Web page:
On August 20, 1997, Marimba, in conjunction with several other software companies, made a draft submission to the World Wide Web Consortium (W3C) concerning a "HTTP Distribution and Replication Protocol" (DRP). Soon afterwards, the Chairman and CEO of Novadigm, Inc. wrote to the W3C with concerns that Marimba's DRP submission "may be in violation" of a Novadigm patent and requested that the W3C suspend consideration of the submission until Novadigm's patent infringement suit against Marimba had concluded. In an August 27, 1997 press release, Novadigm's CEO explained that the DRP W3C submission "is not Marimba's to give away."
"Marimba is a start-up which has garnered much attention, but apparently does not respect our property rights. We think that Marimba's sudden magnanimous decision to abandon their own patent process and donate the technology to open standards should be seen in the light of our already granted patent and the ongoing litigation as an exploitative action without regard to the obvious intellectual property issues involved. We own this technology and we're going to vigorously defend it, even as Marimba works aggressively to use and claim credit for it."
Marimba filed its own lawsuit against Novadigm on July 30, 1999 in the same District Court on July 30, 1999, alleging that Novadigm had willfully infringed its newly acquired '247 patent.
A January 6, 2000 CNET News article (referenced below) summarized the back-and-forth infringement litigation between Marimba and Novadigm.
"The fight is a bitter, yet common battle between two companies haggling over use of patented software. Novadigm alleges Marimba, which makes software that allows companies to deliver software and information across the Web, used Novadigm's patented technology in its Castanet product line. In a statement issued this week, Marimba chief executive Kim Polese said the suit is without merit. Marimba is counter-suing, alleging that Novadigm infringed on a Marimba patent involving the distribution of code for content updates."On November 13, 2000, Marimba and Novadigm reached a confidential settlement resulting in the dismissal of both patent infringement suits.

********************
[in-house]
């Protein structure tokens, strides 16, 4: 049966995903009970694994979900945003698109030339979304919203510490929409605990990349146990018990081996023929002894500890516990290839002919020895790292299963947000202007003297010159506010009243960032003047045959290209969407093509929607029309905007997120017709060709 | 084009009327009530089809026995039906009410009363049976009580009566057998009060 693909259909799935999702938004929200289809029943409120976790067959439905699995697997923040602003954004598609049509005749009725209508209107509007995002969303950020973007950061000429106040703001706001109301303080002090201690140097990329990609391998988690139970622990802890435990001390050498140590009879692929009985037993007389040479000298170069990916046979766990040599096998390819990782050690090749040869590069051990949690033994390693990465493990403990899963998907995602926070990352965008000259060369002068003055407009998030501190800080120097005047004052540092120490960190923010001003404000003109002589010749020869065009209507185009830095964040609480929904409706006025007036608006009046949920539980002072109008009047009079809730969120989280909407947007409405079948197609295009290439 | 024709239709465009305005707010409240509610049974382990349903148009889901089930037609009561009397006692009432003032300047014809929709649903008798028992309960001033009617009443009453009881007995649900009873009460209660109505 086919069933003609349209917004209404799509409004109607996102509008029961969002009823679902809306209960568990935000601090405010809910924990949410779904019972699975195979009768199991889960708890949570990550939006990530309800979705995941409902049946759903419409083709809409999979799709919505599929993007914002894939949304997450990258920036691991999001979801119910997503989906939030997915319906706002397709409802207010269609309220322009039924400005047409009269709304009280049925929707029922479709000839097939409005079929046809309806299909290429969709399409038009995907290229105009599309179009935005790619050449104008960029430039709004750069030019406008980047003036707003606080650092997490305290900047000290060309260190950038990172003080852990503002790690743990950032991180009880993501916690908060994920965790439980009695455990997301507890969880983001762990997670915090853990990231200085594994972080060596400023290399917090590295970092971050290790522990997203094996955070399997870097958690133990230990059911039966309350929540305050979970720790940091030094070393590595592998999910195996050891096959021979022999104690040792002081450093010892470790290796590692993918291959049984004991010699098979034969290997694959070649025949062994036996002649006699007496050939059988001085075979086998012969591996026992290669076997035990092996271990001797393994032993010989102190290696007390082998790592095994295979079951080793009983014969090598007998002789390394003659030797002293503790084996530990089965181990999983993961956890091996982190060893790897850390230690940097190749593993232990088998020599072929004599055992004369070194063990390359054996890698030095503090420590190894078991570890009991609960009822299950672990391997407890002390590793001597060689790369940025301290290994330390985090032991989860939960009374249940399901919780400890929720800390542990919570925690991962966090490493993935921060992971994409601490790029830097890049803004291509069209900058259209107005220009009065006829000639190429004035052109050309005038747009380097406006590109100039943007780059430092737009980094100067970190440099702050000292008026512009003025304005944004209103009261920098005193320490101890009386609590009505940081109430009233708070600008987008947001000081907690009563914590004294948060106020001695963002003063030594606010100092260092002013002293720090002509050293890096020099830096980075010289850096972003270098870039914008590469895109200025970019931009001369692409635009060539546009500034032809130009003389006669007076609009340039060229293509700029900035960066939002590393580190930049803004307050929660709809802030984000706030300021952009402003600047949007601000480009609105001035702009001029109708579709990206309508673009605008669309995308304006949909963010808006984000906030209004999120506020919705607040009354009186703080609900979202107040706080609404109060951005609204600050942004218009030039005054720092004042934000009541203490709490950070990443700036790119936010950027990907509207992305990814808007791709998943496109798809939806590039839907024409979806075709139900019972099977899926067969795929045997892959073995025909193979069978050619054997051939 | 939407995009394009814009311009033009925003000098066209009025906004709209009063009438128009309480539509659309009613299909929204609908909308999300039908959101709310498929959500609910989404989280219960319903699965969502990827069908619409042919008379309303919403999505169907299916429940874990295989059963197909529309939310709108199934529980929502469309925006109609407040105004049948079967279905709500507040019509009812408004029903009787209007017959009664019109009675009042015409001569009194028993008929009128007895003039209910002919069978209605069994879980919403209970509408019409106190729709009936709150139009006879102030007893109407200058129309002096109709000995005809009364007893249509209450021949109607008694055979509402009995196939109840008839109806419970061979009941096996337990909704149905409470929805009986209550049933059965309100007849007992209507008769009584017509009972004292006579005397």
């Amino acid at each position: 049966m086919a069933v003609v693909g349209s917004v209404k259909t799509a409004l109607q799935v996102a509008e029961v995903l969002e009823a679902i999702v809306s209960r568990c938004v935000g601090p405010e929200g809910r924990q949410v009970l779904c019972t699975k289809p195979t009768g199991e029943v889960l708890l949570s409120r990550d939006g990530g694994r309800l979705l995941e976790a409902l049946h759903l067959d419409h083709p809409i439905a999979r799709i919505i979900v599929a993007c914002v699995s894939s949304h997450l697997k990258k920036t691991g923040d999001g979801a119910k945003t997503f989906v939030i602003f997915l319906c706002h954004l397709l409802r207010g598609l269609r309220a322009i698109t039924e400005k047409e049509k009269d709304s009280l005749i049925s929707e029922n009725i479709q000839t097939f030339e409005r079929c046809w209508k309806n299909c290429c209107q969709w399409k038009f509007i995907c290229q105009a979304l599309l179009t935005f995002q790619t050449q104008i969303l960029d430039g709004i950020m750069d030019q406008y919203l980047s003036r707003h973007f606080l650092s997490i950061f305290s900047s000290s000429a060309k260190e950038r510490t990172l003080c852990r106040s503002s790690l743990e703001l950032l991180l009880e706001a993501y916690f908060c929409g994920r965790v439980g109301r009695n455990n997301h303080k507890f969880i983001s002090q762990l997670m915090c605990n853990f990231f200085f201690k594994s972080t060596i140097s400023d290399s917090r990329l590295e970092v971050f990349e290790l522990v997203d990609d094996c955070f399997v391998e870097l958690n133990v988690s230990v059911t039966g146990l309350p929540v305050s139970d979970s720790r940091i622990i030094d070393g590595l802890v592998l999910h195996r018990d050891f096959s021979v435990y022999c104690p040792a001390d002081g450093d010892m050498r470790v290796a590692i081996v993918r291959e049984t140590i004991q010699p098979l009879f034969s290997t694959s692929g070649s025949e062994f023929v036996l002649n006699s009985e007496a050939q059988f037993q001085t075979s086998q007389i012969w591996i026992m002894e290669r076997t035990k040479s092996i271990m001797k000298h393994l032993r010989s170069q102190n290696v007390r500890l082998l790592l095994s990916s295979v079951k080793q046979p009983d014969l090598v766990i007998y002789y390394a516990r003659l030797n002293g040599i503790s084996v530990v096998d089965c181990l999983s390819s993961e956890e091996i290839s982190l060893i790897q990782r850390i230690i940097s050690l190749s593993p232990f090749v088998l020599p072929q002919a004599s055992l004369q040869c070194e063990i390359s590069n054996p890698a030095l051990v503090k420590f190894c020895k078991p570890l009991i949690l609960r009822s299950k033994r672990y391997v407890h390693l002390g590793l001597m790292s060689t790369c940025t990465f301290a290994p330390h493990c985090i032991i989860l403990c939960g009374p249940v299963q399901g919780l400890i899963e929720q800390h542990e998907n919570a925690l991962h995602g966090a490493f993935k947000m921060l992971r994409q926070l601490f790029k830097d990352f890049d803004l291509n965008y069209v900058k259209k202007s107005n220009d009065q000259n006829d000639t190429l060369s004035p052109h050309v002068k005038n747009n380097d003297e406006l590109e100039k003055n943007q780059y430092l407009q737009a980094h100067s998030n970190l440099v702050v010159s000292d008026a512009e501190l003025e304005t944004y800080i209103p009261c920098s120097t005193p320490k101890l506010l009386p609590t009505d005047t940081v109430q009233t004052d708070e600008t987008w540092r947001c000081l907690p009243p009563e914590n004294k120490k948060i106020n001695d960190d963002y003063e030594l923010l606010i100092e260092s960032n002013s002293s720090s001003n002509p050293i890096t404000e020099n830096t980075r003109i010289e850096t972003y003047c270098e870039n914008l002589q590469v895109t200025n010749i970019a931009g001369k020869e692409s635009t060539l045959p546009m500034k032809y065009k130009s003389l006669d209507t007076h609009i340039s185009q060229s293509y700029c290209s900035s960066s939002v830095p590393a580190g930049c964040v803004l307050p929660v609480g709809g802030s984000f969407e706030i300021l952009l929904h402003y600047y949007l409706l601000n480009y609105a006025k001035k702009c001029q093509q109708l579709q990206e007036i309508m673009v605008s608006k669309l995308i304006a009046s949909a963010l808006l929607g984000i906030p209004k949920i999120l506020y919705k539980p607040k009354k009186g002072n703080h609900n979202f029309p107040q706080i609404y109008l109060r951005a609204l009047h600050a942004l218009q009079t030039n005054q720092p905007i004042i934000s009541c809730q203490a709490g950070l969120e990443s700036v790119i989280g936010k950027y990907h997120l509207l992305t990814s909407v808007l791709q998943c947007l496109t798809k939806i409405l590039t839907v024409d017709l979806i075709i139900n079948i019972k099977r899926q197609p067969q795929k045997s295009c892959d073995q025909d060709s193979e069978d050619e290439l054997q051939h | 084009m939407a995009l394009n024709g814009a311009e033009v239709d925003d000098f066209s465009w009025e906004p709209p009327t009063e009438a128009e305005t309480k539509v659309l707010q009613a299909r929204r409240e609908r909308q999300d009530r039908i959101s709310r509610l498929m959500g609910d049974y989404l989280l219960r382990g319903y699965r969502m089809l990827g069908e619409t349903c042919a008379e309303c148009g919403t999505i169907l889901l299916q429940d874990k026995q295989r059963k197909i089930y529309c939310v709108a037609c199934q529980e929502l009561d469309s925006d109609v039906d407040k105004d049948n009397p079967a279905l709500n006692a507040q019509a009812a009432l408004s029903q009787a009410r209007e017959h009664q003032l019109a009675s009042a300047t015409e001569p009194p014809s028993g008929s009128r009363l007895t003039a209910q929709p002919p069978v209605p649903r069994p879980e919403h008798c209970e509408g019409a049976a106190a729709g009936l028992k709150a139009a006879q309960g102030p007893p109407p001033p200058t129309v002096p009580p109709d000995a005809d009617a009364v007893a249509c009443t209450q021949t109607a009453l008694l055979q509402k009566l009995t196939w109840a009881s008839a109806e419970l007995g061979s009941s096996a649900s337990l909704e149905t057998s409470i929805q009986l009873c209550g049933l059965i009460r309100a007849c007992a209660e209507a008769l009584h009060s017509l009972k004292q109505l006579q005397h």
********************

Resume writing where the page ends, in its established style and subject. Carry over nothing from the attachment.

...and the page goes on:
U.S. Securities and Exchange Commission Forms
BackWeb's "Polite Technology" Patent
|Methods and apparatus are provided for selecting advertisements and other information from a computer network database based on user defined preferences and transmitting the selected advertisement in background mode over a communications link between the computer network and a local computer with minimal interference with other processes communicating over the communications link. This method includes monitoring the communications link and transmitting portions of the advertisement when the communications link line utilization is below a preestablished threshold. Methods and apparatus are also provided for displaying or otherwise presenting the selected advertisements on the user's computer. Additional methods and apparatus are provided for selecting and presenting information stored on a local storage media based on user defined preferences.|